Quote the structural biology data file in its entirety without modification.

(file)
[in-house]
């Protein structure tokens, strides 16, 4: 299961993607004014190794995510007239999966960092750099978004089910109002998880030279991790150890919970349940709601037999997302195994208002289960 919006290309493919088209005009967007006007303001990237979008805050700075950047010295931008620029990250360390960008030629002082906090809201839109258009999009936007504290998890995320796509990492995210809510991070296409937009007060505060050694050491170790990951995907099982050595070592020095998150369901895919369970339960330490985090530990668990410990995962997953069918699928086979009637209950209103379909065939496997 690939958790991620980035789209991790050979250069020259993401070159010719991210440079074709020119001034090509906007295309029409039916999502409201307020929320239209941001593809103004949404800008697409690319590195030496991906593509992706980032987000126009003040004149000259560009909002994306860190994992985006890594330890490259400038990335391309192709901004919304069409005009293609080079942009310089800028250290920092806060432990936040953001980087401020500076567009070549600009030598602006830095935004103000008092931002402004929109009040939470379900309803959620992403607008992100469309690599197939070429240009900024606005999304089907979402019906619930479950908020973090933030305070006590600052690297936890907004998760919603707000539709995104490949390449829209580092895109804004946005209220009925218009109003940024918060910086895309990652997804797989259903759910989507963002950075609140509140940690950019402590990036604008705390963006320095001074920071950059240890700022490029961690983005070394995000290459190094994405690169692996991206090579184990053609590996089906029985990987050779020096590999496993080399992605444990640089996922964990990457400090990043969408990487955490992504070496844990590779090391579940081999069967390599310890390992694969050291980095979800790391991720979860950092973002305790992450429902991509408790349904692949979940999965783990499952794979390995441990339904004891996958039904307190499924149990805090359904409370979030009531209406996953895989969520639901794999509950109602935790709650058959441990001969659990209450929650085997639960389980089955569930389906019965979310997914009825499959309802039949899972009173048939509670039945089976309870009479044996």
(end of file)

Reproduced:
[in-house]
């Protein structure tokens, strides 16, 4: 299961993607004014190794995510007239999966960092750099978004089910109002998880030279991790150890919970349940709601037999997302195994208002289960 919006290309493919088209005009967007006007303001990237979008805050700075950047010295931008620029990250360390960008030629002082906090809201839109258009999009936007504290998890995320796509990492995210809510991070296409937009007060505060050694050491170790990951995907099982050595070592020095998150369901895919369970339960330490985090530990668990410990995962997953069918699928086979009637209950209103379909065939496997 690939958790991620980035789209991790050979250069020259993401070159010719991210440079074709020119001034090509906007295309029409039916999502409201307020929320239209941001593809103004949404800008697409690319590195030496991906593509992706980032987000126009003040004149000259560009909002994306860190994992985006890594330890490259400038990335391309192709901004919304069409005009293609080079942009310089800028250290920092806060432990936040953001980087401020500076567009070549600009030598602006830095935004103000008092931002402004929109009040939470379900309803959620992403607008992100469309690599197939070429240009900024606005999304089907979402019906619930479950908020973090933030305070006590600052690297936890907004998760919603707000539709995104490949390449829209580092895109804004946005209220009925218009109003940024918060910086895309990652997804797989259903759910989507963002950075609140509140940690950019402590990036604008705390963006320095001074920071950059240890700022490029961690983005070394995000290459190094994405690169692996991206090579184990053609590996089906029985990987050779020096590999496993080399992605444990640089996922964990990457400090990043969408990487955490992504070496844990590779090391579940081999069967390599310890390992694969050291980095979800790391991720979860950092973002305790992450429902991509408790349904692949979940999965783990499952794979390995441990339904004891996958039904307190499924149990805090359904409370979030009531209406996953895989969520639901794999509950109602935790709650058959441990001969659990209450929650085997639960389980089955569930389906019965979310997914009825499959309802039949899972009173048939509670039945089976309870009479044996």